Stories are often handed down the generations through families, offering a tangible link to the past. Local man Jack Cockburn recalls a story about Peter Darling, ‘the very nice, kindly, gentle old soul’ who was also apparently fond of a drink, and an omen he believed he had seen of his own death.

Peter Darling lived in a little cottage at Bankhead, built by Jack Cockburn’s grandfather. A few days before his unfortunate end, Peter told Jack’s father: ‘I saw a ghost… and I know I’m going to die’. Peter Darling was a general dealer and postman for the area, travelling to Duns twice a week to collect the neighbourhood’s letters. A few days after his deathly vision, he was on his way back from Duns to deliver the mail and other groceries, including ‘a consignment of tallow candles’ as Jack recalls. With the Whiteadder in spate, one family warned that Peter avoid a particularly treacherous bit of water, but unfortunately he got a little too close and ‘horse, cart and Peter and everything went head over heels into the raging torrent.’ Jack recalls ‘the candles and boxes of matches and things were floating in little backwaters of the Whiteadder for a day or two after.’ Peter’s body was found after two days of searching and his horse was pulled out of the water but lay there for weeks, leaving a dark green patch in the grass in the shape of the horse that local children talked of and remembered for years and years. ‘That was the end of Peter Darling.’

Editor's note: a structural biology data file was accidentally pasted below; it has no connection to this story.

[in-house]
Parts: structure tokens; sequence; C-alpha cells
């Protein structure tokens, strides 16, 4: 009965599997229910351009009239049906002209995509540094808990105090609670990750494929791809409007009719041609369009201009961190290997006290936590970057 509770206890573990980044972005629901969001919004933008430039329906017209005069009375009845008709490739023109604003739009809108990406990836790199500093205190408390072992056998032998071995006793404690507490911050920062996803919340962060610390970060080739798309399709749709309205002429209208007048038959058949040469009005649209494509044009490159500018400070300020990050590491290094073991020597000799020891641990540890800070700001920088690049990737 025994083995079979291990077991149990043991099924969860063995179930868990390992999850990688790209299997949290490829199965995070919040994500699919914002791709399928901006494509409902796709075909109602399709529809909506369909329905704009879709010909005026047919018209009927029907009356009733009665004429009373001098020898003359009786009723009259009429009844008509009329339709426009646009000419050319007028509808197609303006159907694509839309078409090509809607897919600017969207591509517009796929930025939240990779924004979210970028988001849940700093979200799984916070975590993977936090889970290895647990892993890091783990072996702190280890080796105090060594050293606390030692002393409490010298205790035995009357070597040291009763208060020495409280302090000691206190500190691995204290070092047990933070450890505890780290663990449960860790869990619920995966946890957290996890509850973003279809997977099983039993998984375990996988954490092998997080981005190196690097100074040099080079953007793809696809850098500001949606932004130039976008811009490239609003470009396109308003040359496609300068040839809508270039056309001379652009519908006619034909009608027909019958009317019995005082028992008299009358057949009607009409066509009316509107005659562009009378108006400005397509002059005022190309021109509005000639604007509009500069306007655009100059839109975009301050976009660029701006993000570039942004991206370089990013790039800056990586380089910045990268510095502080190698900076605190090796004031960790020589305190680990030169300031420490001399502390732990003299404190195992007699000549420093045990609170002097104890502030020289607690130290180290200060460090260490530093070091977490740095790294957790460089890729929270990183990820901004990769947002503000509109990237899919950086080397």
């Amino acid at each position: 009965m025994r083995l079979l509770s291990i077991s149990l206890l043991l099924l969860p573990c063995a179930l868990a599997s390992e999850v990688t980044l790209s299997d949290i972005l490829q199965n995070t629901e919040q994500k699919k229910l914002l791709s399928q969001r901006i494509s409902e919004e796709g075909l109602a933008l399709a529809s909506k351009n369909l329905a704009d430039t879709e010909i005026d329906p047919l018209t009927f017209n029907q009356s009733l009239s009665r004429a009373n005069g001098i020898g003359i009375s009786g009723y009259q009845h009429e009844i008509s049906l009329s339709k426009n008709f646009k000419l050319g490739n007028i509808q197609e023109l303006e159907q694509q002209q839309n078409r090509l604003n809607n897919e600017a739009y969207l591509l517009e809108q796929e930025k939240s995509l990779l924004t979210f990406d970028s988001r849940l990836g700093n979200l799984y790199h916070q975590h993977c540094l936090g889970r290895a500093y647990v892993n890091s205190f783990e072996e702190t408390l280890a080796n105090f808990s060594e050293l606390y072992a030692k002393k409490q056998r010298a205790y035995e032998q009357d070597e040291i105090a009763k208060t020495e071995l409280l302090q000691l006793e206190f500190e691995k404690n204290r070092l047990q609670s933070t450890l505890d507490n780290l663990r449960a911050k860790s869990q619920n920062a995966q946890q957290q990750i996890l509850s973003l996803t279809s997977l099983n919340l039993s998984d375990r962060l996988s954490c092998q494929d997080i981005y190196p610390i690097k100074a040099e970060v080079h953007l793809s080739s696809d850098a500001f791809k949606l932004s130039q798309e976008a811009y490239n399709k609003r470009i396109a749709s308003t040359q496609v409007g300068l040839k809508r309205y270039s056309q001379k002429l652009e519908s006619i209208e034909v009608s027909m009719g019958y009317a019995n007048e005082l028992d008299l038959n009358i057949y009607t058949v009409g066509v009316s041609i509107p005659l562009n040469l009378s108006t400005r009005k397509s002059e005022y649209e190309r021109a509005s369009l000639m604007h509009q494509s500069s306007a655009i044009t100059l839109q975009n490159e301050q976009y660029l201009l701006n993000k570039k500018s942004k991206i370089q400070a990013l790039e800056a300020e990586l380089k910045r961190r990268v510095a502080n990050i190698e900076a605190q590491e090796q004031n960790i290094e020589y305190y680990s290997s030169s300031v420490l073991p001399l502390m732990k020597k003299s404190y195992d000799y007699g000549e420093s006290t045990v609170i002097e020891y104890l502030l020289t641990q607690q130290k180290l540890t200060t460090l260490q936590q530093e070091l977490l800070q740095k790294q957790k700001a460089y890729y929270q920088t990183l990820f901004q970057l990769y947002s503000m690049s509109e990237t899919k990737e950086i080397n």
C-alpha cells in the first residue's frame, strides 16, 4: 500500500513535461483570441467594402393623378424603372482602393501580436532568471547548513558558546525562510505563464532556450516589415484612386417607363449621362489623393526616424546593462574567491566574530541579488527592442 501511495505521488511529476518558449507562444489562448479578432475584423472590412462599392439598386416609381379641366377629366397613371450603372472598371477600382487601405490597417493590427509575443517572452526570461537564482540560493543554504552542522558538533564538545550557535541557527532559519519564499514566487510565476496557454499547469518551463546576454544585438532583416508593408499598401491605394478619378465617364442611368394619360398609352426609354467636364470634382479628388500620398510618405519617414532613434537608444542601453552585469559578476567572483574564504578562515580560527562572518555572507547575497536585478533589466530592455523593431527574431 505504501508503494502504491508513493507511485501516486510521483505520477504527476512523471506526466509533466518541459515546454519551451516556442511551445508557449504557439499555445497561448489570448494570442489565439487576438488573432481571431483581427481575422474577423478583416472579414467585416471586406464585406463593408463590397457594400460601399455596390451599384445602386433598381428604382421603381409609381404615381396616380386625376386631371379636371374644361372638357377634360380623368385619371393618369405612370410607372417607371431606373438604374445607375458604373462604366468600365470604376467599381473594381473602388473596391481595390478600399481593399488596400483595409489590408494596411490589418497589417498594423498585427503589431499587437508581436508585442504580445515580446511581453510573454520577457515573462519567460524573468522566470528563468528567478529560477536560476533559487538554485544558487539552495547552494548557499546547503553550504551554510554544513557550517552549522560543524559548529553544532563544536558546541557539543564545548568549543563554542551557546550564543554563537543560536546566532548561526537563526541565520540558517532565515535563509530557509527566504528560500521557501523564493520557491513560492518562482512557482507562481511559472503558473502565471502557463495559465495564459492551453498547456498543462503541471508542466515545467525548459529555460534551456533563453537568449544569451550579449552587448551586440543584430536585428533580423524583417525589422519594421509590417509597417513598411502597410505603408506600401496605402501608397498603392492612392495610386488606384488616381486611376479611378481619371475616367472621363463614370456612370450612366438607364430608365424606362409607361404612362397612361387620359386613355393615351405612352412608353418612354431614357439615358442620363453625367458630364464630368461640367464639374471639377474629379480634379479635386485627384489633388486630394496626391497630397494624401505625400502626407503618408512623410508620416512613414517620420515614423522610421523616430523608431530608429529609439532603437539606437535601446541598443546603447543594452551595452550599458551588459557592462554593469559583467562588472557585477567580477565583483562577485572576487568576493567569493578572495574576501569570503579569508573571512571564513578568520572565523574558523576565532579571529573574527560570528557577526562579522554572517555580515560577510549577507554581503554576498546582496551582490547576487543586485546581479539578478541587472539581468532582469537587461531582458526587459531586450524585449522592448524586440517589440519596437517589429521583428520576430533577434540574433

Since 1930, the School of Scottish Studies at Edinburgh University has captured hundreds of memories, folklore, songs, music, traditions and stories from local people across Scotland and beyond. This recollection from Jack Cockburn was recorded in 1966 by Alan J Bruford from the School of Scottish Studies.

Listen to the full story here:

Cockburn, John W, School of Scottish Studies
Archive SA1966.019
Tobar an Dualchais/Kist o Riches,, accessed 7 March 2020